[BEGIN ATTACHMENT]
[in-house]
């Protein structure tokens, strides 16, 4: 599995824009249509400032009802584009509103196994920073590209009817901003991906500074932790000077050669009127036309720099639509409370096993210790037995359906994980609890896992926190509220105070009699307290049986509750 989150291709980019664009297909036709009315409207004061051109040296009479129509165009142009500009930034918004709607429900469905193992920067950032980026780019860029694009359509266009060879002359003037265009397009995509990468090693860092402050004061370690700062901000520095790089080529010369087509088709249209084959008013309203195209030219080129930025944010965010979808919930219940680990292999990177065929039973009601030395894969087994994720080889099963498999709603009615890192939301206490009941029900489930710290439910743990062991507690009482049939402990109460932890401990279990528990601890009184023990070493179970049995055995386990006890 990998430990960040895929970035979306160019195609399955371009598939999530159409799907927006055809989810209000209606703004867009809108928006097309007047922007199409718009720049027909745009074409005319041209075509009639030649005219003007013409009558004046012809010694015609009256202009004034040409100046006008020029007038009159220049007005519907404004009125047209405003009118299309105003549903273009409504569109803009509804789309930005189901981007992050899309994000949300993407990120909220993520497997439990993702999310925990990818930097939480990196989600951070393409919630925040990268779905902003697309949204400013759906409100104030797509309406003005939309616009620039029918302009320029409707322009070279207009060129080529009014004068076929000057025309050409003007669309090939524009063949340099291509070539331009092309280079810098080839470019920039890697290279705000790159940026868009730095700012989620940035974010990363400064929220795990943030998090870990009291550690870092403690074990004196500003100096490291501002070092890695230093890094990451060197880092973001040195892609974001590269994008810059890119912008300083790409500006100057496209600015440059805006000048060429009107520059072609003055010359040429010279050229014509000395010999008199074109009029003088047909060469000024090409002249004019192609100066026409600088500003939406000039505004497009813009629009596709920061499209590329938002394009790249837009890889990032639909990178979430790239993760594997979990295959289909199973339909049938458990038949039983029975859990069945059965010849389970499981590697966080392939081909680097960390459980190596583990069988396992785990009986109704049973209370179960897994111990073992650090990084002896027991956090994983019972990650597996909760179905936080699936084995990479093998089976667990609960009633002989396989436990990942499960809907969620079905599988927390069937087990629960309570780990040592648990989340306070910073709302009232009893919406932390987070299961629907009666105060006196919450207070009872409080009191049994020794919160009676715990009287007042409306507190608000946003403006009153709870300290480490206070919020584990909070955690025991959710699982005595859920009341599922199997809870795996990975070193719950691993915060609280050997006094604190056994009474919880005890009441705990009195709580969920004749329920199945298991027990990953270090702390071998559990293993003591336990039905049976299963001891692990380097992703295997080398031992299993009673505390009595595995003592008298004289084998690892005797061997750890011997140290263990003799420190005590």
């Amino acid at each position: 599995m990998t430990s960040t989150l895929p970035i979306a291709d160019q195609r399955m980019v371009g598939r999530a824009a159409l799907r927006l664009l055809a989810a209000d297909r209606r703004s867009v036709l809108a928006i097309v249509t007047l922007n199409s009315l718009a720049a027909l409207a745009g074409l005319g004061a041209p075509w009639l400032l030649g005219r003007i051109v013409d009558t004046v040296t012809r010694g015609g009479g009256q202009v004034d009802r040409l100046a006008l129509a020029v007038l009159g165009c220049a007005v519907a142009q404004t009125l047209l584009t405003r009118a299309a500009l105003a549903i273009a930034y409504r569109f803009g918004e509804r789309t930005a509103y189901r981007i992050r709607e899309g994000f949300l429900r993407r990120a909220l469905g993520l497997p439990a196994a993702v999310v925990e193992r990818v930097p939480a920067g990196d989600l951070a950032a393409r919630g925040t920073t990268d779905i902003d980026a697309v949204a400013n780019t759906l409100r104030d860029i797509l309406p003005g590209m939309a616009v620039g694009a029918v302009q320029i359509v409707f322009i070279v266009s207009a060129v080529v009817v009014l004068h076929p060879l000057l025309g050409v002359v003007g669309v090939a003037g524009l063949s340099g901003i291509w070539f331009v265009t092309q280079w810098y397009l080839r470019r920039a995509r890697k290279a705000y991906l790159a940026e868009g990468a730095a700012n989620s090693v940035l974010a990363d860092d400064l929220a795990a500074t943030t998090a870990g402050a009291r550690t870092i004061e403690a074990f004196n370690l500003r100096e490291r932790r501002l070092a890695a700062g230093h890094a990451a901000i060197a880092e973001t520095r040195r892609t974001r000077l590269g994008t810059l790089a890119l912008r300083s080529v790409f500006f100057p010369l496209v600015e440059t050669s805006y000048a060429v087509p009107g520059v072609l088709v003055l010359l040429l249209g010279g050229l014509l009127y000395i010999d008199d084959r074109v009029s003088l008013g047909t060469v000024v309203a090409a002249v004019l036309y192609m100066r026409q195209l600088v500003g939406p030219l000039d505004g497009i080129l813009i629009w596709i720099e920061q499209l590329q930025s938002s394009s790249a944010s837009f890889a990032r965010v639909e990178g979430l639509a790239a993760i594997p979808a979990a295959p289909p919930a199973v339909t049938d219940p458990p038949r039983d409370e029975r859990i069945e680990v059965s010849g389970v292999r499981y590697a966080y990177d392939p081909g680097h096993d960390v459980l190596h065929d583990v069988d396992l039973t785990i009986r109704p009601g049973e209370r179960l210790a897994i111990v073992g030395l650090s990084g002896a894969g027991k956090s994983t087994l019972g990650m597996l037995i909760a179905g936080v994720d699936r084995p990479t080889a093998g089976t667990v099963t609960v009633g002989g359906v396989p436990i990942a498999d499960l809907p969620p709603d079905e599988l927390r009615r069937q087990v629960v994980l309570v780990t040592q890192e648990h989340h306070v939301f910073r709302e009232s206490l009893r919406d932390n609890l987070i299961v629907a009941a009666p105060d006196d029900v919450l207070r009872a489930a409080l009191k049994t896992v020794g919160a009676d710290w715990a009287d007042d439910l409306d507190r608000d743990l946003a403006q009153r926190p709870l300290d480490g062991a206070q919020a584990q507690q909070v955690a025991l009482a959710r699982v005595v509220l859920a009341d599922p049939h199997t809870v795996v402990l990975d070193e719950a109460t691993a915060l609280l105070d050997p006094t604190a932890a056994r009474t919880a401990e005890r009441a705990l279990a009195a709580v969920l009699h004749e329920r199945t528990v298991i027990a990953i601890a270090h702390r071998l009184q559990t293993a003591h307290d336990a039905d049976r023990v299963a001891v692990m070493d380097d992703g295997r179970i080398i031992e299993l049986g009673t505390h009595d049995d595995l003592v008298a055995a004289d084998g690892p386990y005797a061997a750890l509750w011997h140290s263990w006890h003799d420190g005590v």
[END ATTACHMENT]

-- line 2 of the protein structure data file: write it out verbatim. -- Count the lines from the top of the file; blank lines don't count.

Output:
């Protein structure tokens, strides 16, 4: 599995824009249509400032009802584009509103196994920073590209009817901003991906500074932790000077050669009127036309720099639509409370096993210790037995359906994980609890896992926190509220105070009699307290049986509750 989150291709980019664009297909036709009315409207004061051109040296009479129509165009142009500009930034918004709607429900469905193992920067950032980026780019860029694009359509266009060879002359003037265009397009995509990468090693860092402050004061370690700062901000520095790089080529010369087509088709249209084959008013309203195209030219080129930025944010965010979808919930219940680990292999990177065929039973009601030395894969087994994720080889099963498999709603009615890192939301206490009941029900489930710290439910743990062991507690009482049939402990109460932890401990279990528990601890009184023990070493179970049995055995386990006890 990998430990960040895929970035979306160019195609399955371009598939999530159409799907927006055809989810209000209606703004867009809108928006097309007047922007199409718009720049027909745009074409005319041209075509009639030649005219003007013409009558004046012809010694015609009256202009004034040409100046006008020029007038009159220049007005519907404004009125047209405003009118299309105003549903273009409504569109803009509804789309930005189901981007992050899309994000949300993407990120909220993520497997439990993702999310925990990818930097939480990196989600951070393409919630925040990268779905902003697309949204400013759906409100104030797509309406003005939309616009620039029918302009320029409707322009070279207009060129080529009014004068076929000057025309050409003007669309090939524009063949340099291509070539331009092309280079810098080839470019920039890697290279705000790159940026868009730095700012989620940035974010990363400064929220795990943030998090870990009291550690870092403690074990004196500003100096490291501002070092890695230093890094990451060197880092973001040195892609974001590269994008810059890119912008300083790409500006100057496209600015440059805006000048060429009107520059072609003055010359040429010279050229014509000395010999008199074109009029003088047909060469000024090409002249004019192609100066026409600088500003939406000039505004497009813009629009596709920061499209590329938002394009790249837009890889990032639909990178979430790239993760594997979990295959289909199973339909049938458990038949039983029975859990069945059965010849389970499981590697966080392939081909680097960390459980190596583990069988396992785990009986109704049973209370179960897994111990073992650090990084002896027991956090994983019972990650597996909760179905936080699936084995990479093998089976667990609960009633002989396989436990990942499960809907969620079905599988927390069937087990629960309570780990040592648990989340306070910073709302009232009893919406932390987070299961629907009666105060006196919450207070009872409080009191049994020794919160009676715990009287007042409306507190608000946003403006009153709870300290480490206070919020584990909070955690025991959710699982005595859920009341599922199997809870795996990975070193719950691993915060609280050997006094604190056994009474919880005890009441705990009195709580969920004749329920199945298991027990990953270090702390071998559990293993003591336990039905049976299963001891692990380097992703295997080398031992299993009673505390009595595995003592008298004289084998690892005797061997750890011997140290263990003799420190005590």